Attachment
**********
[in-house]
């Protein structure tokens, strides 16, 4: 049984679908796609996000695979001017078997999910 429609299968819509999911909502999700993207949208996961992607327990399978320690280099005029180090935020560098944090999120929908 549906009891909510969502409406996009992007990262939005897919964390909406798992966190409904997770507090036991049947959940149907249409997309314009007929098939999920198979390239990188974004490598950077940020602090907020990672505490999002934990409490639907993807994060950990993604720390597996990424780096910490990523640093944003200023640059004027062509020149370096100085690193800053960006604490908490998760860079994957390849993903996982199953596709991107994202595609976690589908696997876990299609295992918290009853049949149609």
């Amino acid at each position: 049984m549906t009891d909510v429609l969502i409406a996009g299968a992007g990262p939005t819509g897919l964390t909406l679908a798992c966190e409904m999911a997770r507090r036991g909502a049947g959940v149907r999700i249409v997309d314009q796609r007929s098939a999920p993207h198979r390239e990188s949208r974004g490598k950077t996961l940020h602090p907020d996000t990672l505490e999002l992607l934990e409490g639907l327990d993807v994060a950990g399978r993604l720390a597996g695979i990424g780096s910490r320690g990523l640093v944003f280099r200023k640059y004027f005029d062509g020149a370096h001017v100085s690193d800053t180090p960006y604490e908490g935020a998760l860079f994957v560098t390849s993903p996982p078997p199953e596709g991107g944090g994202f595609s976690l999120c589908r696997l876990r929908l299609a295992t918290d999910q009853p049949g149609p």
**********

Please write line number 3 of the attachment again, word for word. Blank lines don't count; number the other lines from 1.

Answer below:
């Amino acid at each position: 049984m549906t009891d909510v429609l969502i409406a996009g299968a992007g990262p939005t819509g897919l964390t909406l679908a798992c966190e409904m999911a997770r507090r036991g909502a049947g959940v149907r999700i249409v997309d314009q796609r007929s098939a999920p993207h198979r390239e990188s949208r974004g490598k950077t996961l940020h602090p907020d996000t990672l505490e999002l992607l934990e409490g639907l327990d993807v994060a950990g399978r993604l720390a597996g695979i990424g780096s910490r320690g990523l640093v944003f280099r200023k640059y004027f005029d062509g020149a370096h001017v100085s690193d800053t180090p960006y604490e908490g935020a998760l860079f994957v560098t390849s993903p996982p078997p199953e596709g991107g944090g994202f595609s976690l999120c589908r696997l876990r929908l299609a295992t918290d999910q009853p049949g149609p």